The Pair of Elephant Vases are based on a vase à têtes d'éléphant, first made by the Sèvres Manufactory in 1756, which is one of seven examples in the Waddesdon collection.
During the period when these and other extraordinary ceramic vases were made there was a strong interest in science and natural history, which was reflected in surface decoration. Though this is not evident on the Waddesdon vase that was 3D scanned and used as the basis of my interpretation, it can be seen in other Sèvres pieces in the Waddesdon collection. For instance, the vermiculé pattern that I appropriated for my Vermiculé Vases uses microscopy imagery as inspiration for a decorative pattern. The bringing together of art and science in a decorative object is unusual now, but at the time when these vases were made there was much less separation between branches of learning. Groups of learned people such as the Lunar Society would explore wide-ranging interests and treated the arts, humanities and sciences as compatible equals, a view that we would do well to return to.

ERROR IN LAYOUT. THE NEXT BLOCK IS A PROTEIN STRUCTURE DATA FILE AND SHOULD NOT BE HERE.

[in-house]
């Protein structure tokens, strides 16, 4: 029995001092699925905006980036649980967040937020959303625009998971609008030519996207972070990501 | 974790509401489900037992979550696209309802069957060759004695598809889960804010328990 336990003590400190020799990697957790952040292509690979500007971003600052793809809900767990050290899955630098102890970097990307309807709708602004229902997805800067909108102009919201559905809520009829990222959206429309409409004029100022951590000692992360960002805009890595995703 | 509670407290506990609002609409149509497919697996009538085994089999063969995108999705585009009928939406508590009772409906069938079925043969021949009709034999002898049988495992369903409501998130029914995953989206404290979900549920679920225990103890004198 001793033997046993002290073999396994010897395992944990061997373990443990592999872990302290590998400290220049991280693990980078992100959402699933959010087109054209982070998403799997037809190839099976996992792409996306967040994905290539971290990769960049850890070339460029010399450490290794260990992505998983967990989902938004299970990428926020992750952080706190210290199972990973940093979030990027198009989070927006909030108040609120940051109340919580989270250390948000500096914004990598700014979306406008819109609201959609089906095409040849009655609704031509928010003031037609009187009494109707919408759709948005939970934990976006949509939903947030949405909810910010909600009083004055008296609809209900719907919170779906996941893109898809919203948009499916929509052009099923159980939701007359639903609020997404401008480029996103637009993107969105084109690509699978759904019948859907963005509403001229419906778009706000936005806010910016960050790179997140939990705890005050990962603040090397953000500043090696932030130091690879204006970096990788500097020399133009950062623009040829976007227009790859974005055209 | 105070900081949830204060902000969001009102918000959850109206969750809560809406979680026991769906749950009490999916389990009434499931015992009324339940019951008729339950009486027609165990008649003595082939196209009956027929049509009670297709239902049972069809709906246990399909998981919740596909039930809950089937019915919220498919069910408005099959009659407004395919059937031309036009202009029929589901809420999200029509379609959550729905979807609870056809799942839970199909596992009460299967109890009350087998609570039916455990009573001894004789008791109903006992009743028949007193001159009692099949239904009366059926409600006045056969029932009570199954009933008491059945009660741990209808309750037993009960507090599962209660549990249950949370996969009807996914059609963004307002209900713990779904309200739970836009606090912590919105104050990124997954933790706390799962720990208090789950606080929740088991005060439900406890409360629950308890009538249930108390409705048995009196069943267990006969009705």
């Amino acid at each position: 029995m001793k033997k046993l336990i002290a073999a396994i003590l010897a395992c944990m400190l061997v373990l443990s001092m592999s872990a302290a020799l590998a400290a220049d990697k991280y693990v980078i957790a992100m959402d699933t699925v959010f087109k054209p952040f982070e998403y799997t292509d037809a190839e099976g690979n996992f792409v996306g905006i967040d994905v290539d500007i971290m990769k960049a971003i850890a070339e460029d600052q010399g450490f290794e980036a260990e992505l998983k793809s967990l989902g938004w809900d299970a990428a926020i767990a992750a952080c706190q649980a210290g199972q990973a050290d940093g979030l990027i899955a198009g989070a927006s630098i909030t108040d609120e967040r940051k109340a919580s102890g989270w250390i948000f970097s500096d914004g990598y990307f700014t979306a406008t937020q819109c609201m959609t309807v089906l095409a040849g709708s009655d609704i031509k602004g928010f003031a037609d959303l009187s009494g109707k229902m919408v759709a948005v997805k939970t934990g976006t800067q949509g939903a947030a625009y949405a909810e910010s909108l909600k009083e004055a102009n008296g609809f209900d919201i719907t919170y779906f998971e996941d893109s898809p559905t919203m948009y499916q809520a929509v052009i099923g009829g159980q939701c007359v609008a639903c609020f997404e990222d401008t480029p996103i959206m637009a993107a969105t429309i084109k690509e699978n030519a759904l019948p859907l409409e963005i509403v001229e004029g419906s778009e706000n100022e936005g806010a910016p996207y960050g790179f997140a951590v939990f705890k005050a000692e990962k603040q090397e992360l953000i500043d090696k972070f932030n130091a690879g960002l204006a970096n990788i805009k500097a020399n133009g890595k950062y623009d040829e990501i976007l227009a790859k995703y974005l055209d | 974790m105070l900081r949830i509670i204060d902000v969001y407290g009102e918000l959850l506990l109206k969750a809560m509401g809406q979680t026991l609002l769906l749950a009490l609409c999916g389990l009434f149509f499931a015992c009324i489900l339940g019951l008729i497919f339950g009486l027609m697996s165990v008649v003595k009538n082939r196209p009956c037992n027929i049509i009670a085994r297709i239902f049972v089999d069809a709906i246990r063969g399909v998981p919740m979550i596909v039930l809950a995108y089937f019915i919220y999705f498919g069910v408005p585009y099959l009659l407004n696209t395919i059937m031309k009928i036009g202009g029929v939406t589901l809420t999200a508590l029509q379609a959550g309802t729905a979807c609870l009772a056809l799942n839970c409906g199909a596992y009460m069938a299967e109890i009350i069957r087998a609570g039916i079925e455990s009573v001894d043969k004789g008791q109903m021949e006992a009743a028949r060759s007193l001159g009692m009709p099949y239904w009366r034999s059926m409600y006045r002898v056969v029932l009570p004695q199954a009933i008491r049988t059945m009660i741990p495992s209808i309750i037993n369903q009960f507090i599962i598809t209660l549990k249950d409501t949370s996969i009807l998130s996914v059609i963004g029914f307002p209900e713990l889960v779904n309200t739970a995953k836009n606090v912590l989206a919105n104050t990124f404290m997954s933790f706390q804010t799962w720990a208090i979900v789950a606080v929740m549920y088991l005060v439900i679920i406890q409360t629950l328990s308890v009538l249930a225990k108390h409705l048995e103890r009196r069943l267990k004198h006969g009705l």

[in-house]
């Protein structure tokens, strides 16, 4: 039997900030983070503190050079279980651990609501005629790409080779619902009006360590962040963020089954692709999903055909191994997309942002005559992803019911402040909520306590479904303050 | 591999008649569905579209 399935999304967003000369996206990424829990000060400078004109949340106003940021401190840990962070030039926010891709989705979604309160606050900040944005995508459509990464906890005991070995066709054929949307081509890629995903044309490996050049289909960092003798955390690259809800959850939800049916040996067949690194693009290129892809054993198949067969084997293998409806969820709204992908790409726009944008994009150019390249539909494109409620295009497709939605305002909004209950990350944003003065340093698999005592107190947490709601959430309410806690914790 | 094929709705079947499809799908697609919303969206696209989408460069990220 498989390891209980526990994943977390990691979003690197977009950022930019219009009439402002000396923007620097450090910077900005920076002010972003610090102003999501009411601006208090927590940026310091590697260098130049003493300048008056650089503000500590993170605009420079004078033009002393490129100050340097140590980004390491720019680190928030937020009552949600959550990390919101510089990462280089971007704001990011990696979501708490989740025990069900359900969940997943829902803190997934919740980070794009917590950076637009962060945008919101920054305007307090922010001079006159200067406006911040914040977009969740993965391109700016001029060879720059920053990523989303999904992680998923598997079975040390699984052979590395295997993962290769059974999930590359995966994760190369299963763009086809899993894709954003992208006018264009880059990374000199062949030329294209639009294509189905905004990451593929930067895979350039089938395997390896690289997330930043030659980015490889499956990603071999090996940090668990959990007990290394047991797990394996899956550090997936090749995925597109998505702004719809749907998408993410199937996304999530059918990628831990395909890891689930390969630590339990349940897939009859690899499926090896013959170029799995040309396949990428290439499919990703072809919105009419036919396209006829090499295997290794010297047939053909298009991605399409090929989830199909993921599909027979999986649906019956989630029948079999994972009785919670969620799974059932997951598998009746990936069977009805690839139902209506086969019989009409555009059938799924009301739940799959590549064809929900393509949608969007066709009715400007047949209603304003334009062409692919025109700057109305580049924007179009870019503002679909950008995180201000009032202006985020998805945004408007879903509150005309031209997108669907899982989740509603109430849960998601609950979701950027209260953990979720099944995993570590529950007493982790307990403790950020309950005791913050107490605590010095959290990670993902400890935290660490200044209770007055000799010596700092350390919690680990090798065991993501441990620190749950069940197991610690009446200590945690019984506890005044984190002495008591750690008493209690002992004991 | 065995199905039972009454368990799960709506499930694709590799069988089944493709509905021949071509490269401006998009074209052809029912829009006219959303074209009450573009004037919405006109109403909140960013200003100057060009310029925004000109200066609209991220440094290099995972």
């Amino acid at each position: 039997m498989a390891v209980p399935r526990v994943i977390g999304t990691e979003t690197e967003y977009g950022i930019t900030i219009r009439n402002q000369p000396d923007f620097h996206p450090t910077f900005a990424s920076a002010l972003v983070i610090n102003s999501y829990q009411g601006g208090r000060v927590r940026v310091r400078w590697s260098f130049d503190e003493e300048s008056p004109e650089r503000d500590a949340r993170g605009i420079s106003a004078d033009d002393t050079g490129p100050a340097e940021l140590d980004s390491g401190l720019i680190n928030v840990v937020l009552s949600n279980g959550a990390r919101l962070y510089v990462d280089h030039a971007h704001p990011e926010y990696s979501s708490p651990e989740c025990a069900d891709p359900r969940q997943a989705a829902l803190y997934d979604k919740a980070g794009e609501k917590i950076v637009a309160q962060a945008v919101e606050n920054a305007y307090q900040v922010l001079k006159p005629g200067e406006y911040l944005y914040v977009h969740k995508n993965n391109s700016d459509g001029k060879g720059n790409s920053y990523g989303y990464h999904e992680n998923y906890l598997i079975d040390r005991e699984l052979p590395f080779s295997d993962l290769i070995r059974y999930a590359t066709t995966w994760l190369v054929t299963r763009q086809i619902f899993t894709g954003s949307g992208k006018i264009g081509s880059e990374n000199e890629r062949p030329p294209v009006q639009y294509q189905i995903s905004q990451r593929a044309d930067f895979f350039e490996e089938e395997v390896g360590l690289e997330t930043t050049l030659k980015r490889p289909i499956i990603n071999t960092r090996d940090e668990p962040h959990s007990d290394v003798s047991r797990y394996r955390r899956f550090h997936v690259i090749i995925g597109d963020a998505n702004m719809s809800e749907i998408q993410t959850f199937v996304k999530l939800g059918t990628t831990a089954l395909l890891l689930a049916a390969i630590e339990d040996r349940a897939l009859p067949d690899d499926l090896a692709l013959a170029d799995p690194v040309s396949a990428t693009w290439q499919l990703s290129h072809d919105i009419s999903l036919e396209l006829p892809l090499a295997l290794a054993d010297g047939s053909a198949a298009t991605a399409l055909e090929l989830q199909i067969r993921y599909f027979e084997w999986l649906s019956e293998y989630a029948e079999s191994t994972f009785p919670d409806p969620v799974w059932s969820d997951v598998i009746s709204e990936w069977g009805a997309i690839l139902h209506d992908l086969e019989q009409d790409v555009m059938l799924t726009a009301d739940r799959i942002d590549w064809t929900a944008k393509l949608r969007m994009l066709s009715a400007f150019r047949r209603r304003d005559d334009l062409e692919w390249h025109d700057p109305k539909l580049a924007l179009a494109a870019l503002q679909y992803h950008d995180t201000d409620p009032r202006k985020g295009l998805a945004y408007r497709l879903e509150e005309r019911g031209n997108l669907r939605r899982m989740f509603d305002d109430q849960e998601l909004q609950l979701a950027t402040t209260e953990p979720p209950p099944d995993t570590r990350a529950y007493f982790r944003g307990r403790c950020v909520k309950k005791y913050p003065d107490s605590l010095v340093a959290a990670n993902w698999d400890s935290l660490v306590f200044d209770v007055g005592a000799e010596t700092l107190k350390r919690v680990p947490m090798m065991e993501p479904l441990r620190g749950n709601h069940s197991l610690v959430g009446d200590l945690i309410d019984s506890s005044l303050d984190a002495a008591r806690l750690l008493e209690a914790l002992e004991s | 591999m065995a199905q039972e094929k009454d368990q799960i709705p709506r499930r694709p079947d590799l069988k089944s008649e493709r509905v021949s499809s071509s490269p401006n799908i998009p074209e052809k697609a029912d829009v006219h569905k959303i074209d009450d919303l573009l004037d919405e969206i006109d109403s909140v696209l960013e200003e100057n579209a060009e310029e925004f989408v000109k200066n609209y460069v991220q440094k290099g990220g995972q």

In order to reflect on this, I based the pattern that pierces the vases on contemporary micrograph imagery of elephant hide. The Elephant Vases were only made possible by the use of new technology, in particular 3D printing, where a drawing is created using 3D software and used to fuse together extremely fine layers of material, in this particular case, nylon. Since earliest times, craft has evolved, with innovation and the development of new tools enabling makers to create objects and artworks that was previously impossible or extremely difficult. This is certainly the case with 3D printing, as it allows me to produce objects that I could not previously create on the potter’s wheel. However, I firmly believe that all tools have their place and 3D printing does not replace them. As artists and makers, we simply have some new tools to choose from and can develop the craft skills required to fully exploit them.
Michael Eden 2018